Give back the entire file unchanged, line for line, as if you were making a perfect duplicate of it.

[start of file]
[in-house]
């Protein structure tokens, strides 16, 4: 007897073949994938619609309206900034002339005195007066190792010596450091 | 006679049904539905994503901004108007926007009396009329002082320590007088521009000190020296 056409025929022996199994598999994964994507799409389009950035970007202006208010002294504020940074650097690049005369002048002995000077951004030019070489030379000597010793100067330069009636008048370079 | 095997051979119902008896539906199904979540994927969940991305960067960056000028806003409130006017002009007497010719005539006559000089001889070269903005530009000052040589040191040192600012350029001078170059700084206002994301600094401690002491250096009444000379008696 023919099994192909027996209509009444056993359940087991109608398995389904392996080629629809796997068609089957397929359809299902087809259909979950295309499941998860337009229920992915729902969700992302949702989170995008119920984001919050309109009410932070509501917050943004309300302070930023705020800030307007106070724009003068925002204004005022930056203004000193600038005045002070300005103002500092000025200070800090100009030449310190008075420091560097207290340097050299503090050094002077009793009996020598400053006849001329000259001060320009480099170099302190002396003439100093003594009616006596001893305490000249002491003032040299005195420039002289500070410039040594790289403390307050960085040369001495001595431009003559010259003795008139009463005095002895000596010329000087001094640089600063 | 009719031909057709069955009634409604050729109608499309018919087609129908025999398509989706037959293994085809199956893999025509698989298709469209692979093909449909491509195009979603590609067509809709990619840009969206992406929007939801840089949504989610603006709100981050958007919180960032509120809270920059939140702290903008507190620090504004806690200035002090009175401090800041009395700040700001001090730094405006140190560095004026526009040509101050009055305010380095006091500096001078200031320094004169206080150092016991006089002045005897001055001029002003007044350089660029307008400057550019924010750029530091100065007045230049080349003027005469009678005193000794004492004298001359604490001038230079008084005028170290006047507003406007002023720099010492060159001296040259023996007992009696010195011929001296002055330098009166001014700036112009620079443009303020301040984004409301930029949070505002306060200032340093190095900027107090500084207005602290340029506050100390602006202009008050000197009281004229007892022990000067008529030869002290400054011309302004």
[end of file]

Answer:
[in-house]
């Protein structure tokens, strides 16, 4: 007897073949994938619609309206900034002339005195007066190792010596450091 | 006679049904539905994503901004108007926007009396009329002082320590007088521009000190020296 056409025929022996199994598999994964994507799409389009950035970007202006208010002294504020940074650097690049005369002048002995000077951004030019070489030379000597010793100067330069009636008048370079 | 095997051979119902008896539906199904979540994927969940991305960067960056000028806003409130006017002009007497010719005539006559000089001889070269903005530009000052040589040191040192600012350029001078170059700084206002994301600094401690002491250096009444000379008696 023919099994192909027996209509009444056993359940087991109608398995389904392996080629629809796997068609089957397929359809299902087809259909979950295309499941998860337009229920992915729902969700992302949702989170995008119920984001919050309109009410932070509501917050943004309300302070930023705020800030307007106070724009003068925002204004005022930056203004000193600038005045002070300005103002500092000025200070800090100009030449310190008075420091560097207290340097050299503090050094002077009793009996020598400053006849001329000259001060320009480099170099302190002396003439100093003594009616006596001893305490000249002491003032040299005195420039002289500070410039040594790289403390307050960085040369001495001595431009003559010259003795008139009463005095002895000596010329000087001094640089600063 | 009719031909057709069955009634409604050729109608499309018919087609129908025999398509989706037959293994085809199956893999025509698989298709469209692979093909449909491509195009979603590609067509809709990619840009969206992406929007939801840089949504989610603006709100981050958007919180960032509120809270920059939140702290903008507190620090504004806690200035002090009175401090800041009395700040700001001090730094405006140190560095004026526009040509101050009055305010380095006091500096001078200031320094004169206080150092016991006089002045005897001055001029002003007044350089660029307008400057550019924010750029530091100065007045230049080349003027005469009678005193000794004492004298001359604490001038230079008084005028170290006047507003406007002023720099010492060159001296040259023996007992009696010195011929001296002055330098009166001014700036112009620079443009303020301040984004409301930029949070505002306060200032340093190095900027107090500084207005602290340029506050100390602006202009008050000197009281004229007892022990000067008529030869002290400054011309302004």